The following article is part of our National Cyber Security Awareness Month (NCSAM) Article Series and focuses on how firms can keep data secure in a BYOD environment. If you missed our first article, click here to read about “The Top Three Cybersecurity Misconceptions”.
How often do firm employees complete work tasks on a personal phone or laptop? The answer might be every day. This is commonly known as BYOD, or Bring Your Own Device. Firms that allow employees to use personal devices for business purposes need to clearly define policies and procedures to reduce security risks. Maintaining work data on a personal device opens the opportunity for risk and; therefore, requires a great deal of device vigilance and proactive security measures.
If a device is lost or stolen, sensitive business information can fall into the wrong hands. Lost or stolen devices can inevitably lead to compromised company data falling into unwanted hands. The following are some tips for strengthening your firm’s mobile security:
Accessing company data on a personal device is made far more secure by enabling two-factor authentication. This requires a user to authenticate using two components before they can utilize a device. An example of this is when a user logs into a device with a username and password (or passcode) and following the password submission the user is then required to enter a verification code to proceed with authentication. This code is delivered via text or email to another trusted device in the user’s possession. The verification code expires after a short period of time to prevent reuse. Additionally, the use of biometric technology, such as Windows Hello facial and fingerprint recognition, can be used for two-factor authentication. If your device is stolen, accessing its content without authenticating will be extremely difficult.
In the event that an employee or contractor loses their device, firms should proactively utilize storage encryption technology to mitigate risk. Windows’ BitLocker Drive Encryption is a data protection feature that is designed to protect user data and prevent tampering. BitLocker provides full disk encryption and aims to prevent unauthorized access by enhancing system protection and will render data inaccessible from decommissioned computers. The only way to decrypt the disk is with a key that is sent to a Microsoft or Active Directory account that is associated with the device. Additionally, BitLocker can be configured to lock during the startup process until a user provides a PIN or a removable device, such as a USB drive, containing a startup key. Both of which are further examples of multifactor authentication. The machine will not be able to resume from hibernation mode until the required authentication tool is supplied by the device owner.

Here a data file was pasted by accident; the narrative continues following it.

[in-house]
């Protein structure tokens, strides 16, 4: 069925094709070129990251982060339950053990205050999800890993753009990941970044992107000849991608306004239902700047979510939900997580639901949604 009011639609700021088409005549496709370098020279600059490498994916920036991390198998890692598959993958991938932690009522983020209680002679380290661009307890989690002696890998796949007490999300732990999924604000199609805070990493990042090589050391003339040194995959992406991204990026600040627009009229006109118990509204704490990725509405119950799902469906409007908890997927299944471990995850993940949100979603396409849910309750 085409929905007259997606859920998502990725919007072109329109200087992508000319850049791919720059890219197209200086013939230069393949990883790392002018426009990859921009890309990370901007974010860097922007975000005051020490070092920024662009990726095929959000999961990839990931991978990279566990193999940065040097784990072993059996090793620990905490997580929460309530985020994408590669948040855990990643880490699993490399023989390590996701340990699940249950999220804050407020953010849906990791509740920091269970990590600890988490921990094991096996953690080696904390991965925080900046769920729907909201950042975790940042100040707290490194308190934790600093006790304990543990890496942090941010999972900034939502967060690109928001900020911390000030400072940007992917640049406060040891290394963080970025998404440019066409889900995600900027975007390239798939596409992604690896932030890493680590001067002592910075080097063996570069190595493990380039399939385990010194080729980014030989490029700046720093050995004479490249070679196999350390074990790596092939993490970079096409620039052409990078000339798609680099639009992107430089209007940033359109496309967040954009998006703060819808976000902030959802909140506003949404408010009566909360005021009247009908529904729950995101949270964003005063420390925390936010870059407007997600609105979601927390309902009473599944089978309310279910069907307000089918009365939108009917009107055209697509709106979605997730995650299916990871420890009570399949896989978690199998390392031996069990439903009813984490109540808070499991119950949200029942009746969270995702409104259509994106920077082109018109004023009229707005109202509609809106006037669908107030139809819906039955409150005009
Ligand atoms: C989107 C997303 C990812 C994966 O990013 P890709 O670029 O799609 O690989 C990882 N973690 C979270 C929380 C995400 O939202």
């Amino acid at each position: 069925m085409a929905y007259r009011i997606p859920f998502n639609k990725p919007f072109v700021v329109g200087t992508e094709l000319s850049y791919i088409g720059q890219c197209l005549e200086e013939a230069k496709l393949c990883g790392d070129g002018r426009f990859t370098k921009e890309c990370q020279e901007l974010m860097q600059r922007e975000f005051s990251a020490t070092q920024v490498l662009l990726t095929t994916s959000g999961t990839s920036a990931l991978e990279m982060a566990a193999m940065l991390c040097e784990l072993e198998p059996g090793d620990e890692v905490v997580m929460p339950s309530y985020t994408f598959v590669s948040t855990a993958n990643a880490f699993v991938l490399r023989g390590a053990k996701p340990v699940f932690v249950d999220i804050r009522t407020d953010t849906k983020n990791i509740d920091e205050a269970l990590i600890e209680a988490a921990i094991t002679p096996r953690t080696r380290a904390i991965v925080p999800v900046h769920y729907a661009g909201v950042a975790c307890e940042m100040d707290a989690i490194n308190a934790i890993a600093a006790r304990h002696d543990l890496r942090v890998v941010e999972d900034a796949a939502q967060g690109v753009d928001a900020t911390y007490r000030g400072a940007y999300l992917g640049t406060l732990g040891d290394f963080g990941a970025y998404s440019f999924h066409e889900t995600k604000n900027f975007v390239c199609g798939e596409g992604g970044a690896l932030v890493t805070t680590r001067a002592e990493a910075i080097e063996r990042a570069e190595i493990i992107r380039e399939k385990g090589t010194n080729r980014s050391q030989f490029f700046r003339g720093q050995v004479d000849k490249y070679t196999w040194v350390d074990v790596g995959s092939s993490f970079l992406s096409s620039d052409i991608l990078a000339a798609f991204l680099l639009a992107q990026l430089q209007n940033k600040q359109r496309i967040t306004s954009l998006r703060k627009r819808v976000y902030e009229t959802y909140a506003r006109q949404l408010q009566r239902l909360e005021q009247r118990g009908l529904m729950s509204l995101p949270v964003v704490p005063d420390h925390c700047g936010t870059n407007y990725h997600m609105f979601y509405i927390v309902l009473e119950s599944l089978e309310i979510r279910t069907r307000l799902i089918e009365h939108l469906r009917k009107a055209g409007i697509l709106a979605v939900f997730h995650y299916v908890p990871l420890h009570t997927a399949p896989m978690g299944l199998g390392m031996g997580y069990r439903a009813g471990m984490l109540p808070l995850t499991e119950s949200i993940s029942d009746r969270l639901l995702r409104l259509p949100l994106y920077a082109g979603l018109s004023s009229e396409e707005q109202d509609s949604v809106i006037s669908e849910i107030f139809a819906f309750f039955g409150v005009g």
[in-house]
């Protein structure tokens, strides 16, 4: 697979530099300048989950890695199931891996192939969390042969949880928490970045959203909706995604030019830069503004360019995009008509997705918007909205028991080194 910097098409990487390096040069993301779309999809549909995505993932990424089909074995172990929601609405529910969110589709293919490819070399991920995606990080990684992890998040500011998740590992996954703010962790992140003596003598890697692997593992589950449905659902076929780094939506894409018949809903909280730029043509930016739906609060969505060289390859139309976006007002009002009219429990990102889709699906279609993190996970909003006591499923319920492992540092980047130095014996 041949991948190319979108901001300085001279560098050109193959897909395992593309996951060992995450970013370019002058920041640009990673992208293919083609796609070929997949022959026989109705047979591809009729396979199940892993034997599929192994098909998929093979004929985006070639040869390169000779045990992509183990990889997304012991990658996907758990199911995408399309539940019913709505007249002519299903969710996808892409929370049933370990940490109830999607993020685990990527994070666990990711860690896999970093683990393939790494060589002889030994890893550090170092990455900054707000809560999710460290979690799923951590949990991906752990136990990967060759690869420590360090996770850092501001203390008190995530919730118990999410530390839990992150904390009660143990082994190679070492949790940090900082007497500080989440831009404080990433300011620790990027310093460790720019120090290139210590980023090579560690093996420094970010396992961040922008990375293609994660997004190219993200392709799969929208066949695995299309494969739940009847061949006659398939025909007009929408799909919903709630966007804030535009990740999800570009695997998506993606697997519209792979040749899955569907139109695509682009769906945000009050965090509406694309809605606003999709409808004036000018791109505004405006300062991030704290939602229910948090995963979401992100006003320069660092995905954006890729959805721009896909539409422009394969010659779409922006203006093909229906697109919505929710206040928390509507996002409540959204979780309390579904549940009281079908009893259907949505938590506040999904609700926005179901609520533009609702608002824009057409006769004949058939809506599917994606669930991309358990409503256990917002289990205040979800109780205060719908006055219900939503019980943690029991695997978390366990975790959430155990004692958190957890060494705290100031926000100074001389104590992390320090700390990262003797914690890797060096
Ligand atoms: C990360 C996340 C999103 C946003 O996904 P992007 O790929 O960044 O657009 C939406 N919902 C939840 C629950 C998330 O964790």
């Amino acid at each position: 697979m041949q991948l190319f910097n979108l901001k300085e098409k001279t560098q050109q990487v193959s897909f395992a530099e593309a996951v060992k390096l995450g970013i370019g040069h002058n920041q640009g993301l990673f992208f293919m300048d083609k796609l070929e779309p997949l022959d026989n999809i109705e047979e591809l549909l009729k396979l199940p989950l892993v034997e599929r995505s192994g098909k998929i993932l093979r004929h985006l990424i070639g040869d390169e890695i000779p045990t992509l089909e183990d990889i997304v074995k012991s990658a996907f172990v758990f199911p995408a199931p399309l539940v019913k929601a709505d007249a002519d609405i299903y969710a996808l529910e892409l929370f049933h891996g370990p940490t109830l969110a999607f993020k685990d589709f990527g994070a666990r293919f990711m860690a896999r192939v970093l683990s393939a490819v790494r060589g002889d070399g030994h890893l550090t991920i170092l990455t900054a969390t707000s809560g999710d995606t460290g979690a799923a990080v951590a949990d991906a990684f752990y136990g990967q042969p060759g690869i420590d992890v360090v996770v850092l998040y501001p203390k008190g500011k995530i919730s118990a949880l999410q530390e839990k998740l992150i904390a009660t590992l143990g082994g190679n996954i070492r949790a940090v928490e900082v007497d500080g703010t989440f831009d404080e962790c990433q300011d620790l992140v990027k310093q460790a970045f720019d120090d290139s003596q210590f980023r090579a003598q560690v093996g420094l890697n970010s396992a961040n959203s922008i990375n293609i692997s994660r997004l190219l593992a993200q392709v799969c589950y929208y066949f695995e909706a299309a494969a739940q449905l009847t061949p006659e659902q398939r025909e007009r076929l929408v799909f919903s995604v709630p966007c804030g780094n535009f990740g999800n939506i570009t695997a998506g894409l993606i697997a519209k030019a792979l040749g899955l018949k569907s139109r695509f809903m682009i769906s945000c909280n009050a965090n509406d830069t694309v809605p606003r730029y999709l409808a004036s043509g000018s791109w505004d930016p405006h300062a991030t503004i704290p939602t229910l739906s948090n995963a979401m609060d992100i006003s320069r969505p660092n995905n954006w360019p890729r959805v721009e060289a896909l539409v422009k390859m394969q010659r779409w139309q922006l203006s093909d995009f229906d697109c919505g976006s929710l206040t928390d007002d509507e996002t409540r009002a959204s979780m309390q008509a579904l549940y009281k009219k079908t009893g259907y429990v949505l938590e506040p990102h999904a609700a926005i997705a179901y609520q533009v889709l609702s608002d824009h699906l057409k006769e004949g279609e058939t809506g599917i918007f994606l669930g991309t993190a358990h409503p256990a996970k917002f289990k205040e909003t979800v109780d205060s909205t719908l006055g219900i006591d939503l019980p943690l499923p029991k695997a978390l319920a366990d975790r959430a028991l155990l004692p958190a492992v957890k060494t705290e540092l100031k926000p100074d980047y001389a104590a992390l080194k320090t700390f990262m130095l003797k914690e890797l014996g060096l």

Firms can install software on personal devices so that, if they are stolen or misplaced, the contents can be wiped remotely. Businesses can also be selective in what data is erased. For example, they may solely remove corporate data but allow the personal data to remain. The device can also be remotely locked and a password reset can be performed if necessary. An example software is Windows Enterprise Mobility and Security Suite’s Selective Wipe tool.
While protecting your device is crucial, it is also imperative that you be aware of your surroundings while using your device to access company resources. As a best practice, you should avoid completing work duties over an unsecured wireless channel. Instead, utilize a Virtual Private Network (VPN), which will encrypt data transmission between your location and work, making it illegible to outside parties. This can be easily enabled on a smartphone and laptops. Essentially, it creates an encrypted tunnel that only authorized users can access and data cannot be intercepted. The VPN is likely behind a firewall, making interception even more difficult.
POLICIES AND PROCEDURES
It’s crucial for firms to implement a thorough BYOD policy to maintain the confidentiality of data and help protect the company from security threats. Security controls, such as mobile device management (MDM), act as an extension to the organization’s overall breach prevention strategy. This enables enterprises to centrally manage policies, apply them from the cloud and protect business data on mobile devices. Not only should the policy be enforced, but firms should also provide employee security awareness training. Training modules will help staff to understand BYOD policies and guidelines, as well as, the risks associated with BYOD devices.
As you develop your company’s BYOD strategy, be sure to consider the following aspects:
- Mobile Device Management (MDM) Policy
- Acceptable Use Policy
- Supported Devices
- Password Policy
- User Acknowledgement and Agreement
Taking these steps will help to secure and control sensitive corporate data on BYOD devices.